By Michelle Armstong
Some people possess the innate ability to be leaders, and Christy Bagwell is a prime example of this breed. A Masters candidate in the Politics and Education program, this Nashville native's goal to "go back to my community and make a difference" is one that is both admirable and socially-responsible. But then again, Christy has always sought to make an impact on society by becoming actively engaged with it. As an undergraduate majoring in sociology at Vanderbilt University with a minor in women's studies, she always knew that her long-range goals involved blending public service and policy. Her commitment to these fields as well as to education led her to service projects, such as in Kansas City, Missouri as well as on a Native American reservation in Oklahoma, where her roles positioned her in work reflective of her primary interests.
After graduating from VU, she re-located to the northeast to work in a Boston-based law firm as a research assistant. Christy had thought that the only way to influence policy was by becoming a lawyer, and in fact, planned to attend law school; however, she realized while at the firm that being a lawyer was "a different thing" from what she had previously believed. Recognizing that practicing law did not align with her goals led Christy to participate in an AmeriCorps afterschool program in Spanish Harlem. During the day she found herself acting as a teaching assistant in the classroom, but her afternoons were filled with providing hands-on learning for elementary students in the areas of academics, physical fitness, and character development.
After a year with AmeriCorps, Christy began her graduate studies at TC. She chose the institution because it offers a program that is tailored to her combined interests in politics, policy, and education. She is particularly intrigued by state-level politics and their influence on education, such as school districts under mayoral and non-traditional superintendent control. In fact, her Master's thesis will examine the demographic patterns of 60 to 100 large school districts within which there are very high minority student enrollments, but which primarily non-minority superintendents oversee. This is fascinating, she says, given the racial contexts of these districts. Most of the available data on this topic are qualitative in nature, but Christy wants to see if there is a large, demographic pattern between race and governance changes by taking a quantitative approach.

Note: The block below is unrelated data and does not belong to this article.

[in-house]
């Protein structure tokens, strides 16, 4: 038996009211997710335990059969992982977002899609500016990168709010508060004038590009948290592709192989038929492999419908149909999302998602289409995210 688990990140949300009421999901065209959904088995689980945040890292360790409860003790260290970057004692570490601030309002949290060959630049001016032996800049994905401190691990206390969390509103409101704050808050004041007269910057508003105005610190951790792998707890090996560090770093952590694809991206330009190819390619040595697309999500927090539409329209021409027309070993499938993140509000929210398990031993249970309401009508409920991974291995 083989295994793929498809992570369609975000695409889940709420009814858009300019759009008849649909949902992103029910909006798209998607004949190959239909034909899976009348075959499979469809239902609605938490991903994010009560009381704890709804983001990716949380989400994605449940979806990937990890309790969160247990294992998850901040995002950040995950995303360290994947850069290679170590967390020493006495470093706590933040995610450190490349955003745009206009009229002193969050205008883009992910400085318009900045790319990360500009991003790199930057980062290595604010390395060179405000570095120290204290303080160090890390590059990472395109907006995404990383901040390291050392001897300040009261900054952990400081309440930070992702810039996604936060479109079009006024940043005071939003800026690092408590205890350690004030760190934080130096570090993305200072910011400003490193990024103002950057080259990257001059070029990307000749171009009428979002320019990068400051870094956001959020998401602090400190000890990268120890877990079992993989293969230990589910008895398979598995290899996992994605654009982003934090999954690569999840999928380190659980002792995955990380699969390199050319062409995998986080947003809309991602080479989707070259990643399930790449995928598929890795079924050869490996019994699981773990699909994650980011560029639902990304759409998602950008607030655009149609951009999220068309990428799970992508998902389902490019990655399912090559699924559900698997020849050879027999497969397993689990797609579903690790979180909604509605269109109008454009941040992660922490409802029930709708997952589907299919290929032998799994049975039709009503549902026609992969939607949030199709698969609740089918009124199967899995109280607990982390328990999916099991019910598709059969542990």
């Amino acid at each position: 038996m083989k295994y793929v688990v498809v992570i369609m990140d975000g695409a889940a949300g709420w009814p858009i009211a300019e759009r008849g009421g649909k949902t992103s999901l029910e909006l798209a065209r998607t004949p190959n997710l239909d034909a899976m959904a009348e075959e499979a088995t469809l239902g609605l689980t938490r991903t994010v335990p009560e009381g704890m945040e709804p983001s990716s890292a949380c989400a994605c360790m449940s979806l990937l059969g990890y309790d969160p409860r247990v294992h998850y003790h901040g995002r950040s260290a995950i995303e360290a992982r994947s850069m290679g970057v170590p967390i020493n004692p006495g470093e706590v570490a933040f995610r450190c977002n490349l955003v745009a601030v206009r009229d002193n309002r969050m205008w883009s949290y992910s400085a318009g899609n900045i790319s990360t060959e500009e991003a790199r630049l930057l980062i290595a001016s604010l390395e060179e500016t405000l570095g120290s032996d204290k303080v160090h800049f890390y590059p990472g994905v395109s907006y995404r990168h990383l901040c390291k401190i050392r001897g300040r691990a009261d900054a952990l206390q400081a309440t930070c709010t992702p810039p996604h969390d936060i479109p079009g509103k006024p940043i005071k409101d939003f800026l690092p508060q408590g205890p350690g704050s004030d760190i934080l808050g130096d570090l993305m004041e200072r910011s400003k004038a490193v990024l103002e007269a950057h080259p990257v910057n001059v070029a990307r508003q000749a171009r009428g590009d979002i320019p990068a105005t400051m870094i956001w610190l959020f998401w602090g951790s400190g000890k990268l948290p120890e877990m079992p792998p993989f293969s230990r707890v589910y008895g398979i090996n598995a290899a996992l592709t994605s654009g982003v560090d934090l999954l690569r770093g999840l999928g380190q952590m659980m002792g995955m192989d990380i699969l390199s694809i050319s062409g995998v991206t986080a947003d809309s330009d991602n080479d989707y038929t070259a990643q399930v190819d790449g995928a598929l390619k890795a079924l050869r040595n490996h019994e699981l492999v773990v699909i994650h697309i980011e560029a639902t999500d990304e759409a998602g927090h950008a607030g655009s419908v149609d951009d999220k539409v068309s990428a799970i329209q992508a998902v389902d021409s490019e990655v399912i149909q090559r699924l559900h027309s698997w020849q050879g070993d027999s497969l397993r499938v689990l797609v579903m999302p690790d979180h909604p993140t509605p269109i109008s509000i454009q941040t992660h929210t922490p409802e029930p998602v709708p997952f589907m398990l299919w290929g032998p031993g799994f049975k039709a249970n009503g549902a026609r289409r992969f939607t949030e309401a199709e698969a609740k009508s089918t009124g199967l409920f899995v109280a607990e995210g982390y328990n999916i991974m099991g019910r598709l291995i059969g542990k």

Many people also recognize Christy from her desk in the Department of Human Development for which she works as Academic Secretary. Now that she is going into her second year in the position, she cites the opportunity to "get to know professors on a personal basis" as one of the best aspects of this experience. "It's added a completely different element to my TC experience," says Christy. Seeing the research produced by the Department's scholars and how important it is to the field, she says, helps her to "understand more about the day-to-day lives of professors." She also states that she enjoys working with students and helping them because she remembers what it is like to be a newcomer to the College. And, in addition to the help that she offers to visitors to her office, she continues to be a resource after her 9-5 hours as a teaching assistant for Amy Wells' Education and Public Policy course.
Considering her visibility in the administrative happenings of TC as well as her course of study, it is no wonder that Christy also serves as president of TC's Student Senate. "It has provided a different dimension to my life, and educational skills and knowledge that I couldn't get anywhere else." This role enables her to see the politics of TC, and moreover, to be part of the decision-making processes about issues that affect the College community. "Sitting with the President and the Dean as a colleague has been a phenomenal growing experience," says Christy. Currently, she participates on the Long-Range Budget Planning Committee as the only student representative, is involved with the Committee on Community and Diversity, and is one of two students assisting to plan the College's activities for the upcoming 50th anniversary of Brown v. Board of Education.
With plans to graduate in June 2004, Christy wants to do work in Nashville that is "a mix of advocacy, community organizing, and policy work." She wants to represent parent and community interests at the sate level with an academic perspective, and would like to work in either a government or policy-oriented position while laying the foundation for her own non-profit that seeks to lobby on behalf of these groups. This role--one that she says is "something between academic and practitioner"--is what Christy envisions as the path for her future, and just as her instincts have accurately guided her to the point where she is today, they tell her that this is a journey that she is "ready to begin . . . back home in Tennessee."previous page